Click here to view and download a PDF of the ACVIM Consensus Statement, Guidelines for the Identification, Evaluation, and Management of Systemic Hypertension in Dogs and Cats.  

        Please review Hershey's thoracic radiographs

        View right lateral radiograph  
        View ventral dorsal radiograph  
        Click here to see the CEG's recommendation on Evaluating Heart Size on Radiographs

        What is the vertebral heart score?

        Please select another answer
        You are correct
        Please select another answer
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        Is Hershey's heart enlarged?

        Hershey's heart is normal. There is equivocal left atrial enlargement on lateral view but moderate intrathoracic fat makes Hershey's heart appear mildly enlarged. Intrathoracic fat in obese dogs may augment the size of the heart on radiographs. Careful scutiny may allow the clinician to differentiate fat density around the heart from the soft tissue density of cardiac silhouette when measuring the VHS, but the actual edges of the cardiac silhouette may be unclear in many animals. Subjective assessment of heart size, taking into account chest cavity conformation, phase or respiration and amount of intrathoracic fat is as important as VHS measurement. In this dog with no auscultatory evidence or physical findings consistent with heart disease, a cardiac cause for cough is unlikely and the mild increase in VHS is likely a radiographic artifact.
        Please choose another answer
        Submit

        Is there evidence of congestive heart failure present (pleural effusion or pulmonary edema)?

        Please select another answer
        There is no pleural effusion present. Intrathoracic soft tissue ventral soft tissue density on the lateral view represents intrathoracic fat. No pleural fissure lines are present on the VD view to support a diagnosis of pleural effusion.
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        Are abnormalities of the pulmonary parenchyma or airways present?

        No pulmonary infiltrates are present in the views presented but mineralized airways and dilation of the cranial lung lobe bronchus is visible in the lateral view. This airway dilation, known as "bronchiectasis" is a finding supportive of chronic airway disease.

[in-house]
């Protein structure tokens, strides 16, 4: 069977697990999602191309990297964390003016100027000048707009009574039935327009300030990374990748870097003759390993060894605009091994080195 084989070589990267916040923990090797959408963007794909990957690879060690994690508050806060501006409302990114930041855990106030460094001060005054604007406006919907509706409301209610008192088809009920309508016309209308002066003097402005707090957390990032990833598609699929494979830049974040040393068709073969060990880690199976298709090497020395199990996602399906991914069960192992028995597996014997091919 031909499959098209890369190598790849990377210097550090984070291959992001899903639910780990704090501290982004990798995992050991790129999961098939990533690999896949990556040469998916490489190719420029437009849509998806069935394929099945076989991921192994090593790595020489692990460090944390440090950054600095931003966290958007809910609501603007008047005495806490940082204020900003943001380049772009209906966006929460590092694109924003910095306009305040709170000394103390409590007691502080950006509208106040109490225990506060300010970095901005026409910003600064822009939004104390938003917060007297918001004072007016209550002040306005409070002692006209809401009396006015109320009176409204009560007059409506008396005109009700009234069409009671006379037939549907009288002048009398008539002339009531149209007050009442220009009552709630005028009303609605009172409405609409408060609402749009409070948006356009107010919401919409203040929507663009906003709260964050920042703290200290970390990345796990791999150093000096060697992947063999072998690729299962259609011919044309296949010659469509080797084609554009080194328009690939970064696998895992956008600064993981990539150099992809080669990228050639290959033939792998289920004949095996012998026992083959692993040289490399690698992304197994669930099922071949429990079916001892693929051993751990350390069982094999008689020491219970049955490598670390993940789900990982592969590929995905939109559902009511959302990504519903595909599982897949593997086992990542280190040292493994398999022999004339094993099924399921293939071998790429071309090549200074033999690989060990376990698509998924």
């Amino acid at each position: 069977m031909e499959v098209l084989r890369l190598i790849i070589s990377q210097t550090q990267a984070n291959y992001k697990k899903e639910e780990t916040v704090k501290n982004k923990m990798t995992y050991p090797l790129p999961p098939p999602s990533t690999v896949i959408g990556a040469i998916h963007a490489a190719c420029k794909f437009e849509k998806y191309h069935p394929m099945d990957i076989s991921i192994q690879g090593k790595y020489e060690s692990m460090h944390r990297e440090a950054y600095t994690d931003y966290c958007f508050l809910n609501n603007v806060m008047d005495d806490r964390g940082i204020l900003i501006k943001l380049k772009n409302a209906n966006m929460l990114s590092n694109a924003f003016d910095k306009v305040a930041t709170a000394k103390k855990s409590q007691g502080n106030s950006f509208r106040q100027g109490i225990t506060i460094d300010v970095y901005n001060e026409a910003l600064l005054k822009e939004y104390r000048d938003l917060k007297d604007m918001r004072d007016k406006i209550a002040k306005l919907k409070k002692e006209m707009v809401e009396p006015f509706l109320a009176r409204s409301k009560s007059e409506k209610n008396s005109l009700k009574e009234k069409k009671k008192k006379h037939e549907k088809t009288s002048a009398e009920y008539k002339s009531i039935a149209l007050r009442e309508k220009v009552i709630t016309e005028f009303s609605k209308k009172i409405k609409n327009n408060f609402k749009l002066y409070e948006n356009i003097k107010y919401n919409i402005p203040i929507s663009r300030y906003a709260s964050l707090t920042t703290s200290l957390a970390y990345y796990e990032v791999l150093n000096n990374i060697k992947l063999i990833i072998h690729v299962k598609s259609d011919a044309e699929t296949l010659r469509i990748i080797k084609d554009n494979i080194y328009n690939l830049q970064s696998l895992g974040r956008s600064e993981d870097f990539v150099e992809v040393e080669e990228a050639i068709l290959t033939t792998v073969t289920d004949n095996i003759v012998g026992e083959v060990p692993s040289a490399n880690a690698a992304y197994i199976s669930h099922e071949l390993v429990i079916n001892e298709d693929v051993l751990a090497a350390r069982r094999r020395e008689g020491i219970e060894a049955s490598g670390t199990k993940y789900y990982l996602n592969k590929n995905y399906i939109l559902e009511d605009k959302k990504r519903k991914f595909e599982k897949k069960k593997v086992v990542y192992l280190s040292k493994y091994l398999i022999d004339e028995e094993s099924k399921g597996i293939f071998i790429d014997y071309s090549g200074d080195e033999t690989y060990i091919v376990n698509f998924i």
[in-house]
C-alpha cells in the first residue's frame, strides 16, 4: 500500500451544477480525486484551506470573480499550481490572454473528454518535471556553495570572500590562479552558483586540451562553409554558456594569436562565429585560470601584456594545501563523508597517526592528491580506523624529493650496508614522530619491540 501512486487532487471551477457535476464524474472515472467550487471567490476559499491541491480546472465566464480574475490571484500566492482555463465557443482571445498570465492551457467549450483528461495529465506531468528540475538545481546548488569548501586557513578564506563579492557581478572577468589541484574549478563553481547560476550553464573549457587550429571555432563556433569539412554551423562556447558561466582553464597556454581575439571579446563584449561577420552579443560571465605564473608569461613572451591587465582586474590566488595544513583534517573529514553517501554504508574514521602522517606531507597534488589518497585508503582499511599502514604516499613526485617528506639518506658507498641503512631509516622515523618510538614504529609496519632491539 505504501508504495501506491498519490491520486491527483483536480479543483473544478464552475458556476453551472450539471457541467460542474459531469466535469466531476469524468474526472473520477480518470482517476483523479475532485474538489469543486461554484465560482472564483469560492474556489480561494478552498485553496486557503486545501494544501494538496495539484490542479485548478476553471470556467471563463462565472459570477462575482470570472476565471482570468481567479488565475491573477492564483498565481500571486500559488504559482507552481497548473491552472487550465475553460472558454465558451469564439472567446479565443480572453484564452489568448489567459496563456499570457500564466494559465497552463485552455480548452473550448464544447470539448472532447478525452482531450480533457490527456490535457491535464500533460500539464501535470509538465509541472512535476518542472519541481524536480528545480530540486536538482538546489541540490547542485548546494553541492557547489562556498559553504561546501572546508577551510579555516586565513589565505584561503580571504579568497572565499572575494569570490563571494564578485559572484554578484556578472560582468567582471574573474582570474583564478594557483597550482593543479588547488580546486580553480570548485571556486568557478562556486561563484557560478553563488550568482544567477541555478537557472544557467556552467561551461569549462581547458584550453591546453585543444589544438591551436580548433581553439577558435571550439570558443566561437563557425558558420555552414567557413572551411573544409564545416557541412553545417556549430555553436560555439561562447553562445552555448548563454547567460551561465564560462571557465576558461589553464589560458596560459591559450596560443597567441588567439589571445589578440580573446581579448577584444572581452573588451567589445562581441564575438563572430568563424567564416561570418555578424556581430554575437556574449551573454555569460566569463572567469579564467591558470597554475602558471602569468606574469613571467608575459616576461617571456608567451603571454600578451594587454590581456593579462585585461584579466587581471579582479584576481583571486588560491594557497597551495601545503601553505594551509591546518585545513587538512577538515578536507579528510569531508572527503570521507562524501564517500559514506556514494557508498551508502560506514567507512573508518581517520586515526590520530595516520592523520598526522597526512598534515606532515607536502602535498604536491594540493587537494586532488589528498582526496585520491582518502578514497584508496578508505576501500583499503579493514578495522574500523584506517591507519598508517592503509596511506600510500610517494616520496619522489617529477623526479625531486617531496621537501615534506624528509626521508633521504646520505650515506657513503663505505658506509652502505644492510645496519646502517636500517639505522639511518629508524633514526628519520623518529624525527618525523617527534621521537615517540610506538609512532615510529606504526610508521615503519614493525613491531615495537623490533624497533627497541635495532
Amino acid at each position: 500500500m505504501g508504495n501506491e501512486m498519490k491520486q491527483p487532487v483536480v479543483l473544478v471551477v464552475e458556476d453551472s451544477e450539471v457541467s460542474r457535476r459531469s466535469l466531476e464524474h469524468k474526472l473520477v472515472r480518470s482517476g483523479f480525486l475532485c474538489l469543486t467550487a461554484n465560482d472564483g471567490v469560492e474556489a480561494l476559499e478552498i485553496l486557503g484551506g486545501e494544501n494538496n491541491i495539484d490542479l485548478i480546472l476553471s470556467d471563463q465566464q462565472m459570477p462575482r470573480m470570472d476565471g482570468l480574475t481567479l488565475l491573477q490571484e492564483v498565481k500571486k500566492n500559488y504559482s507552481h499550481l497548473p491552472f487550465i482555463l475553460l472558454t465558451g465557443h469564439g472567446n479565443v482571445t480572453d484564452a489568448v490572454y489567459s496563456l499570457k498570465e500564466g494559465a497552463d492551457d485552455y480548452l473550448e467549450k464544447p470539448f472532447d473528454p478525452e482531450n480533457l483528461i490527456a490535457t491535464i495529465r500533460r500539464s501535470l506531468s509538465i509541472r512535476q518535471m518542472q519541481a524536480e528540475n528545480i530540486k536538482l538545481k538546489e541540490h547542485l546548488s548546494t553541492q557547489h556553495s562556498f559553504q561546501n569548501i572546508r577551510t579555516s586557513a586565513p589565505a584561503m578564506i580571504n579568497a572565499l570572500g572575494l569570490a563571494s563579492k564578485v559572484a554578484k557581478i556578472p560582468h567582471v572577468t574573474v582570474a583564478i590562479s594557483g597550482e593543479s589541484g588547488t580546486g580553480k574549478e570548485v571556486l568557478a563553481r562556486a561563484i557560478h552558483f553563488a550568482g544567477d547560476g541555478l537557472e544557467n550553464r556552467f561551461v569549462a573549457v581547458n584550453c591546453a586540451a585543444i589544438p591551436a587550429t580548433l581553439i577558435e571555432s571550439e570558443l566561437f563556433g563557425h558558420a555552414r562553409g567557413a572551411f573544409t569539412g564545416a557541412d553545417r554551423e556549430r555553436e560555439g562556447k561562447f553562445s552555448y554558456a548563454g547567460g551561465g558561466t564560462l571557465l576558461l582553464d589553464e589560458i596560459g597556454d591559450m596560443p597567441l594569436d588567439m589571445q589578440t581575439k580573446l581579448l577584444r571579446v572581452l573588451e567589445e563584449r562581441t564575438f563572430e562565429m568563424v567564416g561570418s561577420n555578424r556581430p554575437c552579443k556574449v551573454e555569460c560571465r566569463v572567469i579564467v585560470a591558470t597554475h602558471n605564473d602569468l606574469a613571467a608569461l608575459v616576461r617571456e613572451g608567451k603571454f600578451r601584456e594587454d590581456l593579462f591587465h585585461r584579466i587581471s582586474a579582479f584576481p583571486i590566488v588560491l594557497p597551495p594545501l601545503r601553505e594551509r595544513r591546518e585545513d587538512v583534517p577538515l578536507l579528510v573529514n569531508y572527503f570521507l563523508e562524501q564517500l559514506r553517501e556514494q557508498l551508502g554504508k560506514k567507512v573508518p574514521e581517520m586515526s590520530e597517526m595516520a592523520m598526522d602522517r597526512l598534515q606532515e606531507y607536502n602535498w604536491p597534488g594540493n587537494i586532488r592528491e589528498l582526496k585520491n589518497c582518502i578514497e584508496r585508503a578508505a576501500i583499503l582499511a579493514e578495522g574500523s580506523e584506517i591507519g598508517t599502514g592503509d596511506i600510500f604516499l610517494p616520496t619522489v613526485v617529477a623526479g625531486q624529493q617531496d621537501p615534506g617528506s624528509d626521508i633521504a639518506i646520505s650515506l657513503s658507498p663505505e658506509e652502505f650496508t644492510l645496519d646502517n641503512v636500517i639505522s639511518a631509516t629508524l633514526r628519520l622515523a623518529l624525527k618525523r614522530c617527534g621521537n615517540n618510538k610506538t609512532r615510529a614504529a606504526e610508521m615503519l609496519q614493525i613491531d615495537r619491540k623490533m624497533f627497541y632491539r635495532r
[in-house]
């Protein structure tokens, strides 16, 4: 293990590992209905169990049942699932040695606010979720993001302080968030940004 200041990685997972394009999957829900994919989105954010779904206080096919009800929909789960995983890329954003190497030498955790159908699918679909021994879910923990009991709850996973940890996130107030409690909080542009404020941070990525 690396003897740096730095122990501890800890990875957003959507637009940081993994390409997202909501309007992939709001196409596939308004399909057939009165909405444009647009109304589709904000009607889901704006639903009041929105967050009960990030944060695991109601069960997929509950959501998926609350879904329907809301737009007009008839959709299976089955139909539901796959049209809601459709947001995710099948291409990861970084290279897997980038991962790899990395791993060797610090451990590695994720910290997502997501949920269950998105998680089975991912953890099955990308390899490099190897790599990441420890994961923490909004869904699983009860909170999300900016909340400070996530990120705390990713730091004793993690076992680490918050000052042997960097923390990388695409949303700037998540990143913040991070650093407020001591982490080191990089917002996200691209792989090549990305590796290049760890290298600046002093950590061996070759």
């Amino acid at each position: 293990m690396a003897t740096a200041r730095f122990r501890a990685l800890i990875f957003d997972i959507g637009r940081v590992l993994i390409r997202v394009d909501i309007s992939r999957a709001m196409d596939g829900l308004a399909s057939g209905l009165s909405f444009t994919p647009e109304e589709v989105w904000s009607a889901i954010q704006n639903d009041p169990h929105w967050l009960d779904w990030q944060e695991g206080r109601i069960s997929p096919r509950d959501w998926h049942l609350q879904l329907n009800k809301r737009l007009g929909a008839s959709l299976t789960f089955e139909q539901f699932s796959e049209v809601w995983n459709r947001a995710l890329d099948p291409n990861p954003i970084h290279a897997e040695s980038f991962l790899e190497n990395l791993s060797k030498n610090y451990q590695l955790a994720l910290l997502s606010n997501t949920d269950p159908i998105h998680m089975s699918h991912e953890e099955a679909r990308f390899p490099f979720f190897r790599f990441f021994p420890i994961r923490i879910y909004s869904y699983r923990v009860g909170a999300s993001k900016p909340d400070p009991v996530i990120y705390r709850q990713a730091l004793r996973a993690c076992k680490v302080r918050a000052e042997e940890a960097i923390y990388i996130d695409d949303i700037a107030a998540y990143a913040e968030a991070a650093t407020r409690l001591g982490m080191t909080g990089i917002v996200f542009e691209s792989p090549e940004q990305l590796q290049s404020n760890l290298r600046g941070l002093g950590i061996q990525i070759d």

Please select another answer
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        Technical Quality: Good positioning and exposure, lateral view is at end inspiration Pulmonary Venous Congestion: None  

        Please review Hershey's lab results

        SERUM CHEMISTRIES
        BUN 27 mg/dL Normal: <30 mg/dL
        Creatinine 0.7 mg/dL Normal: 0.6 - 2.1  mg/dL
        Sodium 151 mm0l/L Normal:138 - 154 mm0l/L
        Potassium 5.0 mm0l/L Normal: 3.6 - 5.2 mm0l/L
        Chloride 110 mm0l/L Normal: 105- 119 mm0l/L
        ALT 72 IU/L Normal: <75 IU/L
        ALP 96 IU/L Normal: <100 IU/L
        HEARTWORM
        Heartworm Test Results Negative Antigen Test
        URINALYSIS
        Urinalysis - USG 1.025
        Urinalysis - Protein Negative
        Urinalysis - Biochemical Not Done
        Urinalysis - Sediment Evaluation Quiet Sediment
        CBC
        White Blood Cells Total Count 9.92 x10^3/ul, normal differential
        Red Blood Cells 45%, TP: 7.4 g/dl
        Platelets 421 x 10^3/ul

        You're ready to form a diagnosis and treatment plan for Hershey! Please select your answer to each question below.

        What is your diagnosis for Hershey?

        Hershey is unlikely to have pneumonia as a cause of the cough due to the relative lack of response to reasonable antibiotics and lack of radiographic evidence of alveolar or interstitial infiltrates in one or more lung lobes. Hershey most likely has chronic non-septic bronchitis. This diagnosis is supported by radiographic evidence of bronchiectasis in the cranial lung lobes and the lack of left atrial enlargement and pulmonary infiltrates. The poor response to antibiotics but improvement with low doses of corticosteroids is consistent with the chronic airway inflammation associated with this condition.